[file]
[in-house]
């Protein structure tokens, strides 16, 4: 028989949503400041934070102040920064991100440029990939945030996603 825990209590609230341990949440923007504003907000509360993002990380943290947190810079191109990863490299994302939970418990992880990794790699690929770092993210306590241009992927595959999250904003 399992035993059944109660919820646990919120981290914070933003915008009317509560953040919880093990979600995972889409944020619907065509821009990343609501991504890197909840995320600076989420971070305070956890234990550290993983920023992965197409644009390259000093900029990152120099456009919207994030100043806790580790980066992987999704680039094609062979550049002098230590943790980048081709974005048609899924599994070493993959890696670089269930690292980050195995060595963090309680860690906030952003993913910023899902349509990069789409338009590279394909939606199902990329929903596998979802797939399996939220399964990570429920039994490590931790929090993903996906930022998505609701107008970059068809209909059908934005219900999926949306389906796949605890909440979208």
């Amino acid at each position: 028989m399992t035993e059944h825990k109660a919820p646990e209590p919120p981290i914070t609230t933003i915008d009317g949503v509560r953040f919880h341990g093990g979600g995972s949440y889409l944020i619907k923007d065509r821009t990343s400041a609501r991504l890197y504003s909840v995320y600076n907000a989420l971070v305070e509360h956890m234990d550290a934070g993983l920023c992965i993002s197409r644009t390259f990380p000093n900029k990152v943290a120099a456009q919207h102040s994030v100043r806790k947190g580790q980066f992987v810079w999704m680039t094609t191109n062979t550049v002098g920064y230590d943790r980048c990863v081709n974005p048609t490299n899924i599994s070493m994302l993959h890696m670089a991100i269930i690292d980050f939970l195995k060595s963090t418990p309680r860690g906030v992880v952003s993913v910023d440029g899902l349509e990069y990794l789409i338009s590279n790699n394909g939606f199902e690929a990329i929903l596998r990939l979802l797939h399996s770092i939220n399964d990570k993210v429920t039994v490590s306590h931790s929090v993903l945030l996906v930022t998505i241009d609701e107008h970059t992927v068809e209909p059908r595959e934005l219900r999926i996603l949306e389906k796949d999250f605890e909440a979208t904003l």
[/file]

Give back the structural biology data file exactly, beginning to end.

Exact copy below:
[in-house]
């Protein structure tokens, strides 16, 4: 028989949503400041934070102040920064991100440029990939945030996603 825990209590609230341990949440923007504003907000509360993002990380943290947190810079191109990863490299994302939970418990992880990794790699690929770092993210306590241009992927595959999250904003 399992035993059944109660919820646990919120981290914070933003915008009317509560953040919880093990979600995972889409944020619907065509821009990343609501991504890197909840995320600076989420971070305070956890234990550290993983920023992965197409644009390259000093900029990152120099456009919207994030100043806790580790980066992987999704680039094609062979550049002098230590943790980048081709974005048609899924599994070493993959890696670089269930690292980050195995060595963090309680860690906030952003993913910023899902349509990069789409338009590279394909939606199902990329929903596998979802797939399996939220399964990570429920039994490590931790929090993903996906930022998505609701107008970059068809209909059908934005219900999926949306389906796949605890909440979208």
């Amino acid at each position: 028989m399992t035993e059944h825990k109660a919820p646990e209590p919120p981290i914070t609230t933003i915008d009317g949503v509560r953040f919880h341990g093990g979600g995972s949440y889409l944020i619907k923007d065509r821009t990343s400041a609501r991504l890197y504003s909840v995320y600076n907000a989420l971070v305070e509360h956890m234990d550290a934070g993983l920023c992965i993002s197409r644009t390259f990380p000093n900029k990152v943290a120099a456009q919207h102040s994030v100043r806790k947190g580790q980066f992987v810079w999704m680039t094609t191109n062979t550049v002098g920064y230590d943790r980048c990863v081709n974005p048609t490299n899924i599994s070493m994302l993959h890696m670089a991100i269930i690292d980050f939970l195995k060595s963090t418990p309680r860690g906030v992880v952003s993913v910023d440029g899902l349509e990069y990794l789409i338009s590279n790699n394909g939606f199902e690929a990329i929903l596998r990939l979802l797939h399996s770092i939220n399964d990570k993210v429920t039994v490590s306590h931790s929090v993903l945030l996906v930022t998505i241009d609701e107008h970059t992927v068809e209909p059908r595959e934005l219900r999926i996603l949306e389906k796949d999250f605890e909440a979208t904003l």